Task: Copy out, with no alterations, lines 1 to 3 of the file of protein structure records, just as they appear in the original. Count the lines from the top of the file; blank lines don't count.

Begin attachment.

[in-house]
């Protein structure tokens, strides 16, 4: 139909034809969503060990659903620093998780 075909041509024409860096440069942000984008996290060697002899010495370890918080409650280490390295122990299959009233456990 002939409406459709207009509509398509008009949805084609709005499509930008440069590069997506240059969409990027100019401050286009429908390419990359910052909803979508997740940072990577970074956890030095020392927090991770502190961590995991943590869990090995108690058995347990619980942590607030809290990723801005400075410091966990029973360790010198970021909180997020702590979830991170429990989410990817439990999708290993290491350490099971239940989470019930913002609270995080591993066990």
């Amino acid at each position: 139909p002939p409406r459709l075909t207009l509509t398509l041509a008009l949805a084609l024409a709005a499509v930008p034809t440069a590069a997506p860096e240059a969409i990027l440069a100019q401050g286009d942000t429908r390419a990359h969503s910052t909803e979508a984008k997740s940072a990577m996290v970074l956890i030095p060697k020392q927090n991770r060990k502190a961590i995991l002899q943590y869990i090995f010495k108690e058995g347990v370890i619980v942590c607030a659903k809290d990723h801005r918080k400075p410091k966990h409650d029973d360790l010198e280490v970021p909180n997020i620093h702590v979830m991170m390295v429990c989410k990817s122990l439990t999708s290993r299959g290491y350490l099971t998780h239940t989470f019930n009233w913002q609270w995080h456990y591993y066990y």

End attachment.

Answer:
[in-house]
């Protein structure tokens, strides 16, 4: 139909034809969503060990659903620093998780 075909041509024409860096440069942000984008996290060697002899010495370890918080409650280490390295122990299959009233456990 002939409406459709207009509509398509008009949805084609709005499509930008440069590069997506240059969409990027100019401050286009429908390419990359910052909803979508997740940072990577970074956890030095020392927090991770502190961590995991943590869990090995108690058995347990619980942590607030809290990723801005400075410091966990029973360790010198970021909180997020702590979830991170429990989410990817439990999708290993290491350490099971239940989470019930913002609270995080591993066990």
């Amino acid at each position: 139909p002939p409406r459709l075909t207009l509509t398509l041509a008009l949805a084609l024409a709005a499509v930008p034809t440069a590069a997506p860096e240059a969409i990027l440069a100019q401050g286009d942000t429908r390419a990359h969503s910052t909803e979508a984008k997740s940072a990577m996290v970074l956890i030095p060697k020392q927090n991770r060990k502190a961590i995991l002899q943590y869990i090995f010495k108690e058995g347990v370890i619980v942590c607030a659903k809290d990723h801005r918080k400075p410091k966990h409650d029973d360790l010198e280490v970021p909180n997020i620093h702590v979830m991170m390295v429990c989410k990817s122990l439990t999708s290993r299959g290491y350490l099971t998780h239940t989470f019930n009233w913002q609270w995080h456990y591993y066990y």